Decline of EMI Music

The announcement today that EMI has dismissed its two most senior executives, Alain Levy and David Munns, and replaced them with Eric Nicoli is simply the latest step in the fortunes of the company which has persistently failed to address the demands of the digital era.

In the late nineties and for the first year of the new century EMI made the appearance of being innovative and actively involved in addressing the opportunities presented by digital music and the web. However, in reality, this early period was characterised by a skeptical exploitation of the free flowing venture capital finance in the market to garner additional revenues for the company without any accompanying investment. The result was a business that had licensed its content to a large number of digital businesses and had no infrastructure in place to deliver that content – let alone the licence renegotations with partner rights-holders that were required.

As the headlong consumer rush online has developed in the last few years, EMI has moved with the encouragement of Munns and Levy from being the liberal experimenter who appeared to be trying out all the new models emerging to see which might help the business, to becoming the most conservative major label which shied away from opportunities. At the same time the company encouraged its trade associations around the world to litigate against its own consumer customers thus throwing away the opportunity to develop a relationship with music fans and instead hammering at the preservation of the old business model that was dying under its feet. Not surprising when you consider that Munns and Levy were old-fashioned industry executives who knew how to get things done extremely well under the old model, but even with their elevated view could not be expected to embrace a technology which demands such radical change.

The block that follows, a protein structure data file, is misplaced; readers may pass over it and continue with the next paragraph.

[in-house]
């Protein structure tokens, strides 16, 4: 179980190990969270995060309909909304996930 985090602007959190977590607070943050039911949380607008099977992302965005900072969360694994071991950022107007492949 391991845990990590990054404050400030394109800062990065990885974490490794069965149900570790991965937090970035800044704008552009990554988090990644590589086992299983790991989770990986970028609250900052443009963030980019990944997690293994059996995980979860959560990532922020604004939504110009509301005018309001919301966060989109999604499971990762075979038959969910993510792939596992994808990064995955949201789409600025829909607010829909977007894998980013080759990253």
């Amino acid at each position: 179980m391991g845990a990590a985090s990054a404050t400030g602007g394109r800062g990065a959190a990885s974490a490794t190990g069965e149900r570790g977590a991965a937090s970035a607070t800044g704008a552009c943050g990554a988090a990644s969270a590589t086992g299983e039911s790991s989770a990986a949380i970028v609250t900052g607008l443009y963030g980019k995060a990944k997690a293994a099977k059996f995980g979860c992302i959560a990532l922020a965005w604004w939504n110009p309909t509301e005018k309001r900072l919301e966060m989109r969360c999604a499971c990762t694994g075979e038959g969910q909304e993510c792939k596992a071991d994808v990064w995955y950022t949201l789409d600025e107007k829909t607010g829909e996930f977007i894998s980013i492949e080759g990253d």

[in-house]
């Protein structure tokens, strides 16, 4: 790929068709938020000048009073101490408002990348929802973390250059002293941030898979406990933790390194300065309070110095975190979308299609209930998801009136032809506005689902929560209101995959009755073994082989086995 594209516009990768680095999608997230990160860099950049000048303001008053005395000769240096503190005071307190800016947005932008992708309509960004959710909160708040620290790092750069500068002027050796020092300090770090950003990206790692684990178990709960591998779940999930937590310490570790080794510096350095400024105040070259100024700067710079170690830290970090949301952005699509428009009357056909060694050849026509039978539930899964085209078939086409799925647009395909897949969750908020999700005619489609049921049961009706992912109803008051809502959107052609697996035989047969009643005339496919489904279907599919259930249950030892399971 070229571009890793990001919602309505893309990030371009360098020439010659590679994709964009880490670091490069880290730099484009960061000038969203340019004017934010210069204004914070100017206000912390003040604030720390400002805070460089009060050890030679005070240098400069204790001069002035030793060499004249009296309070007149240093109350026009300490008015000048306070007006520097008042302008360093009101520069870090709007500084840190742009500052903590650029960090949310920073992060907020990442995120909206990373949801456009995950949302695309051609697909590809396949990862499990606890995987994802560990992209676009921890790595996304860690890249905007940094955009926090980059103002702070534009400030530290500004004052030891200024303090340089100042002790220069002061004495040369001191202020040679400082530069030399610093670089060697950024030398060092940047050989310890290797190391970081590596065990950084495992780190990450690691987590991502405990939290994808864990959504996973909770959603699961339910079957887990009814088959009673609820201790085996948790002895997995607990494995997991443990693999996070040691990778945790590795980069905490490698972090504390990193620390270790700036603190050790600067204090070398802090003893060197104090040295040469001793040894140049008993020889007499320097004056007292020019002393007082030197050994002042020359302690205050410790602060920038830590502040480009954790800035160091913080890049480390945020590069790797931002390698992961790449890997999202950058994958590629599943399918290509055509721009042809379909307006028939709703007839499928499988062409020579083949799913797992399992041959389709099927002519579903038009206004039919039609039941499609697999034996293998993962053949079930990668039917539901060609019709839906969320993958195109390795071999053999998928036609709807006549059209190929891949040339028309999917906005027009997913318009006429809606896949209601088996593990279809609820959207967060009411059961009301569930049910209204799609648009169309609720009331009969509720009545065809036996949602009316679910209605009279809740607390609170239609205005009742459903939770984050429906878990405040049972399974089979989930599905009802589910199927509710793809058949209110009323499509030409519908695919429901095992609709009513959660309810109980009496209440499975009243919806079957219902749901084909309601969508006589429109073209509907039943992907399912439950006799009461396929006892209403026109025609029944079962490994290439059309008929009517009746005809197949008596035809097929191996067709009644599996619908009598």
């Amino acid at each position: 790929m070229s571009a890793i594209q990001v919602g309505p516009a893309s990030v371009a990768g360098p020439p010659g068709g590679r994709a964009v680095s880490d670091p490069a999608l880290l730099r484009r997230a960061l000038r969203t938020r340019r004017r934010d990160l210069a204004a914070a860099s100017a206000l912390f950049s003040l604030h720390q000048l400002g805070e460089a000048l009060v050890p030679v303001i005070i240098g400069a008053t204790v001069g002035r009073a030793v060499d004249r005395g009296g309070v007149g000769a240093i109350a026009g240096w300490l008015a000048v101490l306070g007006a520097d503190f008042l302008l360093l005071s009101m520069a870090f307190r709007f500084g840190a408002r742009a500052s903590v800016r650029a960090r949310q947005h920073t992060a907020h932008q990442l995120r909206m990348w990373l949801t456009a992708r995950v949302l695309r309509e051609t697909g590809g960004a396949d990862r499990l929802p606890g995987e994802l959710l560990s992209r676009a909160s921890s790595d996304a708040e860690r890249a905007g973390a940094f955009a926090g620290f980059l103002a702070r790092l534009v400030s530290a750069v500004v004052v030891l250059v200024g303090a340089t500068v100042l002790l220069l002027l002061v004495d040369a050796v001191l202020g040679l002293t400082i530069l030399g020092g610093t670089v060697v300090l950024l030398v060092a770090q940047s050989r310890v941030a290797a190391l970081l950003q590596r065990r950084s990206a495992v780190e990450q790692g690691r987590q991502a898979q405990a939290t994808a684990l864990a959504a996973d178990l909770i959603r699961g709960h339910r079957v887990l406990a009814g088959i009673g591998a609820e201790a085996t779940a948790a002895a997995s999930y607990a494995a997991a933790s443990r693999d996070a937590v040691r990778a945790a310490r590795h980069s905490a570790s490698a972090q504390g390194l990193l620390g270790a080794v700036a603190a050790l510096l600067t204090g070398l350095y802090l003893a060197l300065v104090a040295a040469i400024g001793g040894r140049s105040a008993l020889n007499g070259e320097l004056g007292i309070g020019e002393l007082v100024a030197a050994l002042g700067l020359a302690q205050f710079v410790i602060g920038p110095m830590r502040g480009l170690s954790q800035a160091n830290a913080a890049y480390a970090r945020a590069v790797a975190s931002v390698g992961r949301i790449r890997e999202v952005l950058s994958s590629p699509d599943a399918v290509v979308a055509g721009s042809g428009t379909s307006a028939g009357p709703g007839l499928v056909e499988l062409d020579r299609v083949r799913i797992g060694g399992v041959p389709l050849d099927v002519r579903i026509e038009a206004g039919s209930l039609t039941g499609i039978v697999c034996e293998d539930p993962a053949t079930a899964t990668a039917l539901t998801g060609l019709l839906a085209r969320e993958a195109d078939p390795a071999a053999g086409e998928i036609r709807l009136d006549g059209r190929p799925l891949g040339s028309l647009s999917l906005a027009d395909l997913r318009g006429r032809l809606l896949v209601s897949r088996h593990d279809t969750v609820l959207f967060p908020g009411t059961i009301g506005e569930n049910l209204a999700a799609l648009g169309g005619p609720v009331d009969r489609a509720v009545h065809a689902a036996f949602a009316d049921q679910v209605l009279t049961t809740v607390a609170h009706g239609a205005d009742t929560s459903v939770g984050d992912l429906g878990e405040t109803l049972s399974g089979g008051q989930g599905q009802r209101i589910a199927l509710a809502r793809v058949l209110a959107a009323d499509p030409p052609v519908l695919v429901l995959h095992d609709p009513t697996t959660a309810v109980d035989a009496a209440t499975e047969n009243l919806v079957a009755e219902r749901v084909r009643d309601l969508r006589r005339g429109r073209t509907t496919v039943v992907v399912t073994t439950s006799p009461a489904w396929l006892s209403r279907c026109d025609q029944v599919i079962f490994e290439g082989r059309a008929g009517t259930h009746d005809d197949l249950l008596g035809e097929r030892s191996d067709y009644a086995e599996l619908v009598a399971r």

The announcement that Eric Nicoli is to become CEO allows the outsider perspective to enter the business and there is no question that the management challenge for EMI now is to reinvent the model for the business to take it through into a successful digital era.

Wholesale renegotiation of artists contracts will be an essential ingredient to this if the talent pool is not to drift away as contracts expire and EMI’s leverage in the marketplace erodes. The company has the opportunity to create a whole new kind of relationship with its artists. The landmark Robbie Williams deal that included share in live performances and other parts of the artist’s income was just the beginning of what needs to be done. The team of David Enthoven and Tim Clerk at IE should be brought in as consultants to help EMI’s board work the solution through. Their maverick style won’t suit the corporates much, but they know better than most what needs to be done. Whether they want EMI to be the company doing it is another matter.

Nicoli now needs to head an aggressive acquisition program of signing new talent under completely new terms. He should also go out and acquire a major share in the global live promotion business in order to capture all of the scope for income creation from artists’ entire range of activities.